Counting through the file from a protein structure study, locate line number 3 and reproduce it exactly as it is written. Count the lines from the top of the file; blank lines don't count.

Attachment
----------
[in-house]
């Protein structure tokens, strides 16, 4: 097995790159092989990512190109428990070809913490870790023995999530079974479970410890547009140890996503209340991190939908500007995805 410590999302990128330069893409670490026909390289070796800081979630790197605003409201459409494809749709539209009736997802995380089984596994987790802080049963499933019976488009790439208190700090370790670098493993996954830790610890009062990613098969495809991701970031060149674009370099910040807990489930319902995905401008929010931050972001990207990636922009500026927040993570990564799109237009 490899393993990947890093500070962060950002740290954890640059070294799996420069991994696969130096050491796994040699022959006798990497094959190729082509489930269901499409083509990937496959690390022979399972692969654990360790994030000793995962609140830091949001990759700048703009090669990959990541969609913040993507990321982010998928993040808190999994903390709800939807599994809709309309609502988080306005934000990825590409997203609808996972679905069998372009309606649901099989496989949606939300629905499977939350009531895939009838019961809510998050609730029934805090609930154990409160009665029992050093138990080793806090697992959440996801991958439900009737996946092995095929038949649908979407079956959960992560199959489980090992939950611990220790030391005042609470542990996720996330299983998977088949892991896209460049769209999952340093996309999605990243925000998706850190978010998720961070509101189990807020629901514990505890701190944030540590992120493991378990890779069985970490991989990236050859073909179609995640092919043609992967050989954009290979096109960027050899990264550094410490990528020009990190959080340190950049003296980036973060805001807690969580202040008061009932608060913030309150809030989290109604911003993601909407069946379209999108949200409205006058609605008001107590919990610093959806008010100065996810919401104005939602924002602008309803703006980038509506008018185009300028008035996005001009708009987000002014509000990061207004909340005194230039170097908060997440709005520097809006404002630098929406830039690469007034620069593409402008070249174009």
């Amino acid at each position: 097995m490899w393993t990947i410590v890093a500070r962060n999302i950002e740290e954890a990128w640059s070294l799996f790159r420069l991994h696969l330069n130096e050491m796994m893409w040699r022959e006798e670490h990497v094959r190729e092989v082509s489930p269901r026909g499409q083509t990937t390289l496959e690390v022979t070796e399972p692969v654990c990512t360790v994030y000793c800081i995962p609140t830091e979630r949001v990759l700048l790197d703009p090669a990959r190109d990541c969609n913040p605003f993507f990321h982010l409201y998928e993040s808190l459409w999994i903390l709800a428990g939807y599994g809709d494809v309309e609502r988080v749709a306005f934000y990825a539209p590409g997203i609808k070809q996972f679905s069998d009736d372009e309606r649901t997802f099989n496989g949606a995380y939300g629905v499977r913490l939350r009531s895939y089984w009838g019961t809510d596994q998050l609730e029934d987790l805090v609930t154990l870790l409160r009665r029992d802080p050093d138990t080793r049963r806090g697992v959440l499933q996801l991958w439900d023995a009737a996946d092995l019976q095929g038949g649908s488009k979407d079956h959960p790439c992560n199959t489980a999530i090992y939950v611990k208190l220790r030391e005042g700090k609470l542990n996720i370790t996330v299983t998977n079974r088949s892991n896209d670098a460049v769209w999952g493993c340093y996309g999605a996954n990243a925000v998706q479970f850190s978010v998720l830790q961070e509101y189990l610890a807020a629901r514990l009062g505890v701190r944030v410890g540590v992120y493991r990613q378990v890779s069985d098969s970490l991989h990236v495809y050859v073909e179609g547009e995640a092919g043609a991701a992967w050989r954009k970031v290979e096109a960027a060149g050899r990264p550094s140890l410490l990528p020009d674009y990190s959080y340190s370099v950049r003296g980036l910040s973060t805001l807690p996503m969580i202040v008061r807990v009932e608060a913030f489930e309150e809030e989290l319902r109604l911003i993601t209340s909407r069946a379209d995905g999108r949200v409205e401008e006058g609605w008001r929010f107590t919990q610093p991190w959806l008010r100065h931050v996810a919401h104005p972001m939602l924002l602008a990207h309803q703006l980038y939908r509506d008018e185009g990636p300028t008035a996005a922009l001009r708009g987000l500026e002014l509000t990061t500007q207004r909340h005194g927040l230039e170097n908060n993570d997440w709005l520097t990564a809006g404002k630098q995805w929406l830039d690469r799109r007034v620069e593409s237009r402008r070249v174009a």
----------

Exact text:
């Amino acid at each position: 097995m490899w393993t990947i410590v890093a500070r962060n999302i950002e740290e954890a990128w640059s070294l799996f790159r420069l991994h696969l330069n130096e050491m796994m893409w040699r022959e006798e670490h990497v094959r190729e092989v082509s489930p269901r026909g499409q083509t990937t390289l496959e690390v022979t070796e399972p692969v654990c990512t360790v994030y000793c800081i995962p609140t830091e979630r949001v990759l700048l790197d703009p090669a990959r190109d990541c969609n913040p605003f993507f990321h982010l409201y998928e993040s808190l459409w999994i903390l709800a428990g939807y599994g809709d494809v309309e609502r988080v749709a306005f934000y990825a539209p590409g997203i609808k070809q996972f679905s069998d009736d372009e309606r649901t997802f099989n496989g949606a995380y939300g629905v499977r913490l939350r009531s895939y089984w009838g019961t809510d596994q998050l609730e029934d987790l805090v609930t154990l870790l409160r009665r029992d802080p050093d138990t080793r049963r806090g697992v959440l499933q996801l991958w439900d023995a009737a996946d092995l019976q095929g038949g649908s488009k979407d079956h959960p790439c992560n199959t489980a999530i090992y939950v611990k208190l220790r030391e005042g700090k609470l542990n996720i370790t996330v299983t998977n079974r088949s892991n896209d670098a460049v769209w999952g493993c340093y996309g999605a996954n990243a925000v998706q479970f850190s978010v998720l830790q961070e509101y189990l610890a807020a629901r514990l009062g505890v701190r944030v410890g540590v992120y493991r990613q378990v890779s069985d098969s970490l991989h990236v495809y050859v073909e179609g547009e995640a092919g043609a991701a992967w050989r954009k970031v290979e096109a960027a060149g050899r990264p550094s140890l410490l990528p020009d674009y990190s959080y340190s370099v950049r003296g980036l910040s973060t805001l807690p996503m969580i202040v008061r807990v009932e608060a913030f489930e309150e809030e989290l319902r109604l911003i993601t209340s909407r069946a379209d995905g999108r949200v409205e401008e006058g609605w008001r929010f107590t919990q610093p991190w959806l008010r100065h931050v996810a919401h104005p972001m939602l924002l602008a990207h309803q703006l980038y939908r509506d008018e185009g990636p300028t008035a996005a922009l001009r708009g987000l500026e002014l509000t990061t500007q207004r909340h005194g927040l230039e170097n908060n993570d997440w709005l520097t990564a809006g404002k630098q995805w929406l830039d690469r799109r007034v620069e593409s237009r402008r070249v174009a």